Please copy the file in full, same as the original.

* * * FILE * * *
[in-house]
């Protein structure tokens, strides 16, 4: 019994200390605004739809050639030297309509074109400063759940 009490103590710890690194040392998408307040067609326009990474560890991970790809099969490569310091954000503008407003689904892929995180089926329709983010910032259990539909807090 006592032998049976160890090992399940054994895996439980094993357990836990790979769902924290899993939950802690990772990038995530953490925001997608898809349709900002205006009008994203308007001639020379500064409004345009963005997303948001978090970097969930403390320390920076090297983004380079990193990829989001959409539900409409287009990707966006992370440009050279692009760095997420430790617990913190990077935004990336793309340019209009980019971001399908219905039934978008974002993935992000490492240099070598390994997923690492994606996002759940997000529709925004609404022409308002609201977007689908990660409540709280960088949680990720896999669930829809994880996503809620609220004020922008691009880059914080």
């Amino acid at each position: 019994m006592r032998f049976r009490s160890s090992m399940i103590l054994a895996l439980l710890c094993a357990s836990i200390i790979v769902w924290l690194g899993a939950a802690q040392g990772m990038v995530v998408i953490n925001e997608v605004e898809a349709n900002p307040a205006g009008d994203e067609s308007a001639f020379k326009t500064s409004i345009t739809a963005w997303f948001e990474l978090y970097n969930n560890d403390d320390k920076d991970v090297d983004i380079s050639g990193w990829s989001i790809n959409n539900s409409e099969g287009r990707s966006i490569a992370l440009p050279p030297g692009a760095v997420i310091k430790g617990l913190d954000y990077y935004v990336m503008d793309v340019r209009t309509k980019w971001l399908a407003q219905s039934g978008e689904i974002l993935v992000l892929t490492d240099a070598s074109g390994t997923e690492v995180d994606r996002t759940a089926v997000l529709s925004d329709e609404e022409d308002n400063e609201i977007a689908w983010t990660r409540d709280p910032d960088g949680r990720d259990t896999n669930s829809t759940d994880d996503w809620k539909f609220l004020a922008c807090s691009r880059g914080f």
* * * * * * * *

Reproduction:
[in-house]
């Protein structure tokens, strides 16, 4: 019994200390605004739809050639030297309509074109400063759940 009490103590710890690194040392998408307040067609326009990474560890991970790809099969490569310091954000503008407003689904892929995180089926329709983010910032259990539909807090 006592032998049976160890090992399940054994895996439980094993357990836990790979769902924290899993939950802690990772990038995530953490925001997608898809349709900002205006009008994203308007001639020379500064409004345009963005997303948001978090970097969930403390320390920076090297983004380079990193990829989001959409539900409409287009990707966006992370440009050279692009760095997420430790617990913190990077935004990336793309340019209009980019971001399908219905039934978008974002993935992000490492240099070598390994997923690492994606996002759940997000529709925004609404022409308002609201977007689908990660409540709280960088949680990720896999669930829809994880996503809620609220004020922008691009880059914080």
């Amino acid at each position: 019994m006592r032998f049976r009490s160890s090992m399940i103590l054994a895996l439980l710890c094993a357990s836990i200390i790979v769902w924290l690194g899993a939950a802690q040392g990772m990038v995530v998408i953490n925001e997608v605004e898809a349709n900002p307040a205006g009008d994203e067609s308007a001639f020379k326009t500064s409004i345009t739809a963005w997303f948001e990474l978090y970097n969930n560890d403390d320390k920076d991970v090297d983004i380079s050639g990193w990829s989001i790809n959409n539900s409409e099969g287009r990707s966006i490569a992370l440009p050279p030297g692009a760095v997420i310091k430790g617990l913190d954000y990077y935004v990336m503008d793309v340019r209009t309509k980019w971001l399908a407003q219905s039934g978008e689904i974002l993935v992000l892929t490492d240099a070598s074109g390994t997923e690492v995180d994606r996002t759940a089926v997000l529709s925004d329709e609404e022409d308002n400063e609201i977007a689908w983010t990660r409540d709280p910032d960088g949680r990720d259990t896999n669930s829809t759940d994880d996503w809620k539909f609220l004020a922008c807090s691009r880059g914080f």